Not Silent Anymore

Sad woman

Early pregnancy loss is a tragedy that happens to more women than you might expect. About 20 percent of all pregnancies end in miscarriage, but women often suffer their grief alone.

We asked grief expert and mom Alana Sheeren to field questions in the Mom365 Community from women who have lost babies, or who are seeking to support friends and family members who are grieving. Here are excerpts from three members’ questions and Alana’s answers; click here to read the complete forum. We hope that women who are suffering the grief of pregnancy loss will be able to turn to the questions and answers in the forum to help them feel less alone.

I’m afraid I’ll miscarry again

Hi Alana,

Last week I found out at 12 weeks that my baby died at 9 1/2 weeks. I had a D&C last Wednesday. I have not yet received the chromosomal results which may or may not answer any questions about why this happened. We have a beautiful and amazing little girl who turned one last Friday and yes, she has truly been the best medicine. I had seven friends miscarry during my pregnancy with her so I am fully aware at what a miracle it is to have a healthy baby at all. Having said that, it’s still hard when it happens to you. All those hopes. All those dreams. All the planning that went in to having a second baby close to the first because of our ages (37 and 39). I know The Lord has a plan for us which is better than anything we could plan for ourselves but being a planner myself has made the miscarriage so hard to swallow. Starting all over is daunting. I’m afraid it will happen again. But what if everyone gave up after a miscarriage? How many of us would not be here today?—amouthia22 

Dear amouthia22,

Oh this is so fresh. I remember those early days after my first miscarriage — it was surreal. You seem to have a strong faith to support you. Make sure you allow yourself to feel all of your feelings without judgment as much as you can. If planning feels good, by all means continue to plan, but if it makes you feel worse, then let it all go for now.

There is an innocence to pregnancy that goes away when we’ve had a miscarriage or stillbirth. This means there is more fear the next time. It’s helpful to have a good support system in place. Thank you for sharing your story here. Take good care of your heart.—Alana

I have two kids; she’s had two miscarriages. How can I be a good, supportive friend?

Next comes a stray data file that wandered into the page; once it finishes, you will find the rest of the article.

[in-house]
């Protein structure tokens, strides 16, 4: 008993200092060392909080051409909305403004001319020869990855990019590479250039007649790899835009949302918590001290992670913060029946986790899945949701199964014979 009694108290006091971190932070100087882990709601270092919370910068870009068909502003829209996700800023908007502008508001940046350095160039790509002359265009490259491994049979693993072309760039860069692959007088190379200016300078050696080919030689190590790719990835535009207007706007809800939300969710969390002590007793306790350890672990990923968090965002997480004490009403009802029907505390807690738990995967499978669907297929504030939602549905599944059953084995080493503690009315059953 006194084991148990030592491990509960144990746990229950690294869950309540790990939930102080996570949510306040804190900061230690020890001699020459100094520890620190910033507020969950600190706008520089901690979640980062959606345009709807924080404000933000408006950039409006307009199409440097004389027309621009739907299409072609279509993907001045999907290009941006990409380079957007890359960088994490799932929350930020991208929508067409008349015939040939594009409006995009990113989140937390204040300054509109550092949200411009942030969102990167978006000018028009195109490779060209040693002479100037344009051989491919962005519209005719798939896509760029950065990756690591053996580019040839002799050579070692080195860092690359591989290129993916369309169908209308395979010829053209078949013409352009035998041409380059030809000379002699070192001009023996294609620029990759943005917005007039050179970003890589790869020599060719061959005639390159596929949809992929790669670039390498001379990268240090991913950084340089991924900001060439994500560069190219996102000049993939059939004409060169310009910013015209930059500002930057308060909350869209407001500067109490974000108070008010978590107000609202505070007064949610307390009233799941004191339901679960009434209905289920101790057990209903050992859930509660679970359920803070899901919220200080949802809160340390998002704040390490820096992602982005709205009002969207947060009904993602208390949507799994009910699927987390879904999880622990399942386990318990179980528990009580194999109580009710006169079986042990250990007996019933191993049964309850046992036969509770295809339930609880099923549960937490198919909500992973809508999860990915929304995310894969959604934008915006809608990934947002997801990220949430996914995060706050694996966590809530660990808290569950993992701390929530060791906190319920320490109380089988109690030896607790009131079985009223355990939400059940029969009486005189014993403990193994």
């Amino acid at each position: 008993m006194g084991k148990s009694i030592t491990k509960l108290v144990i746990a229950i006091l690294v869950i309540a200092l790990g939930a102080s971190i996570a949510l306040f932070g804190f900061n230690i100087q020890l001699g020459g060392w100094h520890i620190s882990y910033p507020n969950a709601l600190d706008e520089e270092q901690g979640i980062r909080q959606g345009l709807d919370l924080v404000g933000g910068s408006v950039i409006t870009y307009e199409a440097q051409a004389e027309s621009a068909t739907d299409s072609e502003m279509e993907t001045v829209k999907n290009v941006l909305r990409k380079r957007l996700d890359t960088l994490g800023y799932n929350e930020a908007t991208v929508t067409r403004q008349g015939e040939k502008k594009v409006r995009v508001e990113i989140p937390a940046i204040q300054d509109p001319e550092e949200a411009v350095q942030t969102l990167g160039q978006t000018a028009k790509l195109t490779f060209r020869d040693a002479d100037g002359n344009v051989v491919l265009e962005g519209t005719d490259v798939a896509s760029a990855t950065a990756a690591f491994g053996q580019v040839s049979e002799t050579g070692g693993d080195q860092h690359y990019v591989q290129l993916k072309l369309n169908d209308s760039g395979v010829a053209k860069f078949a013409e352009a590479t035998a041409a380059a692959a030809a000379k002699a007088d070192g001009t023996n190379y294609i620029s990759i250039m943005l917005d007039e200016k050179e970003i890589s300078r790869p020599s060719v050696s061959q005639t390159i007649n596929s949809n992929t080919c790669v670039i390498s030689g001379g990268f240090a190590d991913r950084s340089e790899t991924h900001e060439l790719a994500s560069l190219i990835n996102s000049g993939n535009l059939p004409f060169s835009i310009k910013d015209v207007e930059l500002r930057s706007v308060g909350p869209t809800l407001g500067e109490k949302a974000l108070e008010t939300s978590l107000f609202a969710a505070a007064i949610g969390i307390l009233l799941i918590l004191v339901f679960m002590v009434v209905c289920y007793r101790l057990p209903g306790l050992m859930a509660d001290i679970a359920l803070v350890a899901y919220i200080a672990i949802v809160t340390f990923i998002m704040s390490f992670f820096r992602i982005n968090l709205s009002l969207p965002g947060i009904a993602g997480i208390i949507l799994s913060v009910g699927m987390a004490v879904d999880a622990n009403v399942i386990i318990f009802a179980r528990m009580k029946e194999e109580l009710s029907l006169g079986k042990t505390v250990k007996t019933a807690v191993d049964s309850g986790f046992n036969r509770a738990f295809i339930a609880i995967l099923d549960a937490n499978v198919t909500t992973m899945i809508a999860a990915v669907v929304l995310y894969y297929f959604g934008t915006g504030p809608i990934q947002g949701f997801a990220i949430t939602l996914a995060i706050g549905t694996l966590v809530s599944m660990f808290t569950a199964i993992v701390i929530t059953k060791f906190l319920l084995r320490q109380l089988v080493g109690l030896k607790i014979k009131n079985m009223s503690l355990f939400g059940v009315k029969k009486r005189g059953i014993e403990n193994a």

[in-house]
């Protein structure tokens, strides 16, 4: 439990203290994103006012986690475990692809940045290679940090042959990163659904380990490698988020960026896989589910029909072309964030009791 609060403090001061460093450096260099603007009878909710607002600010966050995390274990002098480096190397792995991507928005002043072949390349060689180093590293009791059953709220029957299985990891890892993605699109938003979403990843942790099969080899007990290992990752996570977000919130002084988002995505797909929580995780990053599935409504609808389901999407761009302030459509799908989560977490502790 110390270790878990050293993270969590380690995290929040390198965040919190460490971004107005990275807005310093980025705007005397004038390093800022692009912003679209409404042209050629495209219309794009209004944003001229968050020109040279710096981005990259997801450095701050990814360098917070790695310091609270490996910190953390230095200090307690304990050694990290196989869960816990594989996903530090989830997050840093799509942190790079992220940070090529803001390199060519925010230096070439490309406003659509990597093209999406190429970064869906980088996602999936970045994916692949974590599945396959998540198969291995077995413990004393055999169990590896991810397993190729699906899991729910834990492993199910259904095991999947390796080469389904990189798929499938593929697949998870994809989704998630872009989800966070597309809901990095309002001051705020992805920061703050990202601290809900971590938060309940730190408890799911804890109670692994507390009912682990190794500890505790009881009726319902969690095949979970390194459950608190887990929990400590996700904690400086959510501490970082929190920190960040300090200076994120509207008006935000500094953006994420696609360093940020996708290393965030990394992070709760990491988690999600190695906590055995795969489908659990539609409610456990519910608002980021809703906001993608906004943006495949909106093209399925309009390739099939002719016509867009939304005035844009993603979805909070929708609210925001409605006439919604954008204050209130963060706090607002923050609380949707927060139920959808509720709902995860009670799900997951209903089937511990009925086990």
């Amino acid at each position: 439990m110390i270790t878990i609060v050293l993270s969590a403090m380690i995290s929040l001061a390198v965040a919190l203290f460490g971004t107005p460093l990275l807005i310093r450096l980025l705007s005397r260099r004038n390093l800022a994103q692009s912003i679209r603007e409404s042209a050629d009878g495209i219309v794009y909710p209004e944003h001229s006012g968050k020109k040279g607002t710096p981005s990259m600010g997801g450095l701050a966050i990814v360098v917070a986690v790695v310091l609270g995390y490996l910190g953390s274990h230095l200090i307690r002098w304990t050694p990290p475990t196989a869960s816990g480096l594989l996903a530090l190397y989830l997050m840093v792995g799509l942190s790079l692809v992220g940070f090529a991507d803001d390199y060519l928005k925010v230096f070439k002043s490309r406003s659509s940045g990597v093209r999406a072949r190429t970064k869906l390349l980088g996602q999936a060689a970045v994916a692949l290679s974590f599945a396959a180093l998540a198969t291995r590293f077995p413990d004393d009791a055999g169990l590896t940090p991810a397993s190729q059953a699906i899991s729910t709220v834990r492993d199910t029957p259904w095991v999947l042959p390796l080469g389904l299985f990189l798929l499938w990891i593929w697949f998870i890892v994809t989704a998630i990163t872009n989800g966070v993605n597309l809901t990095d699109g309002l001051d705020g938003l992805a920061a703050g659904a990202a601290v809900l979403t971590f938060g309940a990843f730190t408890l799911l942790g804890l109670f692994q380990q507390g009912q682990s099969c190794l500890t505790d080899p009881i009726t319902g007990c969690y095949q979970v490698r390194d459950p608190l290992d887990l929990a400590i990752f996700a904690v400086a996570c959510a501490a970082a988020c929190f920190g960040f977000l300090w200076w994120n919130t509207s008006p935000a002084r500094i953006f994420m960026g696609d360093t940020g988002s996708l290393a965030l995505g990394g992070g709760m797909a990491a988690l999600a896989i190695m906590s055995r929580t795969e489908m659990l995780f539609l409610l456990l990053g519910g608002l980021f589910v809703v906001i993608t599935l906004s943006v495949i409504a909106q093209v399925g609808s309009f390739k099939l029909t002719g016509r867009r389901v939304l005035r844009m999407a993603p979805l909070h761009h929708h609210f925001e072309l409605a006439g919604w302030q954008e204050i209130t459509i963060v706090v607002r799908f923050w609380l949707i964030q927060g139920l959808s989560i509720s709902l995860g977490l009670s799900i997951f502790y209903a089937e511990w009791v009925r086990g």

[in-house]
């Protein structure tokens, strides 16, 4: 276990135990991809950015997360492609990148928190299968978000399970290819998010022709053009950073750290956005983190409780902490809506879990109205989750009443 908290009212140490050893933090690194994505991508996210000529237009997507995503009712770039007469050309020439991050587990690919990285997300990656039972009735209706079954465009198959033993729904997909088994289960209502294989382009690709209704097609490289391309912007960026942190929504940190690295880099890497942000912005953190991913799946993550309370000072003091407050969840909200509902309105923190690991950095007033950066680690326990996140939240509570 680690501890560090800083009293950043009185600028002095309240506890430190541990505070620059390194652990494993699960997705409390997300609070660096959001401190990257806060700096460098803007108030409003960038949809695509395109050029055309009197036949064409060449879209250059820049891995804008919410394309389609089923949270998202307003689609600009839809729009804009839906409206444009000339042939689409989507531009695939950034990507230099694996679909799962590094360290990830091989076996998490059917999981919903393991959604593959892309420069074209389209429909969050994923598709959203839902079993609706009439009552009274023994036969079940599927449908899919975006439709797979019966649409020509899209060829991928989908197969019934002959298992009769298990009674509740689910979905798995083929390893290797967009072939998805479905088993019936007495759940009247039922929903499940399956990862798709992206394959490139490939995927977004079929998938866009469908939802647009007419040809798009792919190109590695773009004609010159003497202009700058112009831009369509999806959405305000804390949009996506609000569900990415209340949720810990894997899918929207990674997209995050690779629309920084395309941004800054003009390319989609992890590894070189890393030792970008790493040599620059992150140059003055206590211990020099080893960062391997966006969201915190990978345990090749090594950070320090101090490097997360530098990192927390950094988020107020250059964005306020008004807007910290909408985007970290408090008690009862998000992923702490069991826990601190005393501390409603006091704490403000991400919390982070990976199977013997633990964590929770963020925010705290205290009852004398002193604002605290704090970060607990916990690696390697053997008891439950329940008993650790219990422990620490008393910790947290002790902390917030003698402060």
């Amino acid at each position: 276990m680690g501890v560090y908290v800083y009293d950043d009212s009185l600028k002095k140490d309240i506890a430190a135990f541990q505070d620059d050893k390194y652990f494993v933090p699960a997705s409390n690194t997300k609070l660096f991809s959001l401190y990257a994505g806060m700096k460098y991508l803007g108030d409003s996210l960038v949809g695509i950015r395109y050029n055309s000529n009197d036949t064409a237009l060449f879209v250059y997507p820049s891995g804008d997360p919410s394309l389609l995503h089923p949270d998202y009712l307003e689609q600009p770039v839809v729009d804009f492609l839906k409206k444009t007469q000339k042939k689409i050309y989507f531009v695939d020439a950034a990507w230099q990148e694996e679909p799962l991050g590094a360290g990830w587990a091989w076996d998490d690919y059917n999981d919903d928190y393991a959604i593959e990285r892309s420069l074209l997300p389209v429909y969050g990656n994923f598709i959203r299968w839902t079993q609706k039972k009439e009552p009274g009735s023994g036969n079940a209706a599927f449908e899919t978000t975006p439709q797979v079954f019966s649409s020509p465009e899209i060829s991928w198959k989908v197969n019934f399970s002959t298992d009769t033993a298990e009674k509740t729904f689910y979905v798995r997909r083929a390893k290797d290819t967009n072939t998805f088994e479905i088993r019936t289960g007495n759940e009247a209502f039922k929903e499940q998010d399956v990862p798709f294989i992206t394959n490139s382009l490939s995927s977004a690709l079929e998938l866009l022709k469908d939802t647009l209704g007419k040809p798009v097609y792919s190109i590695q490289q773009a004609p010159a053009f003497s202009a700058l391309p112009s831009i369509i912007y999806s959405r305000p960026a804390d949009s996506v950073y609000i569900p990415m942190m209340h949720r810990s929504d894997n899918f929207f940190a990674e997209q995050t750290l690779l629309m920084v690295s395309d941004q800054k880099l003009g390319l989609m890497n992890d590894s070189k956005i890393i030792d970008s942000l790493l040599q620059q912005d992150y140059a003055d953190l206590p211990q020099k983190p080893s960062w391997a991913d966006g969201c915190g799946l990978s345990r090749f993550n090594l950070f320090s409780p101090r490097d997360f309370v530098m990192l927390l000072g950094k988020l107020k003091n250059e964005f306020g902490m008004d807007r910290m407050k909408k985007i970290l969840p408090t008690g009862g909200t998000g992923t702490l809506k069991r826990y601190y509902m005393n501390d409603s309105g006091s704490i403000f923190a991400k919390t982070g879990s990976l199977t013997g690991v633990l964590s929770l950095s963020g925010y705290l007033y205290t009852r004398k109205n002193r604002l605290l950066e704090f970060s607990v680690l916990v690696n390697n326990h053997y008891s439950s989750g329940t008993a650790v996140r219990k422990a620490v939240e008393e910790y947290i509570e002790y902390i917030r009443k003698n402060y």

Hi Alana,

I have a friend who suffered two miscarriages and is still trying to get pregnant. I have two children. How do I support her and navigate the issues surrounding the fact that I have two children while she’s still trying? Thanks!Momto2boys

Hi Momto2boys,

This is so hard and I commend you for being sensitive to it. There’s no way around the fact that she’s going to have lots of feelings about not having any children yet because of her miscarriages. This can sometimes drive a wedge between friends because it’s tricky to talk about and no one wants to hurt anyone else intentionally. The more you can check in with her and keep the dialogue open, the better. If you’re feeling up to it, you can ask her if it’s hard for her to hear about your kids, or to be around them and check in to see how you can support her, letting her know that her friendship is important to you. She might not know what she needs or she could be really clear.

Then of course the other part of the equation is you — you don’t want to have to walk on eggshells around her, or feel like you can’t talk about your life with your children. That puts too much strain on a friendship too.

Unfortunately there isn’t an easy answer to this. The more you can be honest with each other and really take the time to listen to each other, the greater the chances that your friendship can grow even stronger during this time.—Alana

 

Feeling guilty over the babies I do have

I had a very early miscarriage with my second pregnancy but was devastated nonetheless. I got pregnant with my son a few months later but still thought of that previous baby as lost. I don’t think about it as often as my 4-year-old and 16-month-old keep me very busy. But, when I do think about it, I feel guilty. If that second pregnancy wouldn’t have resulted in a miscarriage, I wouldn’t have the handsome perfect boy I have now and love with all my heart. Is it normal to feel guilty about missing a baby I never really had? Is it normal to not think as often about the miscarriage?—MommaD

Dear MommaD,

Yes, everything you’re describing is very normal. As human beings we are able to feel grief and sadness alongside joy and gratitude. If it bothers you to feel guilty, see if you can reframe the thoughts in your head. You can still love and miss the baby that you didn’t get to hold while being grateful for the beautiful boy you get to snuggle with every day. There’s no conflict there and there’s absolutely nothing wrong with any of those feelings. And it makes sense that you’re not thinking about the miscarriage as much as you did. That’s also human nature.

Giving yourself a little ritual of remembering might feel nice. Something like lighting a candle on a special day, or whenever you feel like it can help make missing your baby seem less like something to keep secret and feeling guilty about and more like honoring a piece of your personal story.—Alana

Click here to read the complete forum.

About the expert:


Alana Sheeren has one beautiful daughter, and she lost her son Benjamin at 23 weeks gestation. She has written a downloadableebook about working through grief called the “Picking Up the Pieces Guide.”  You can find out more about Alana and her work at www.alanasheeren.com.

Photo of grieving woman via Shutterstock.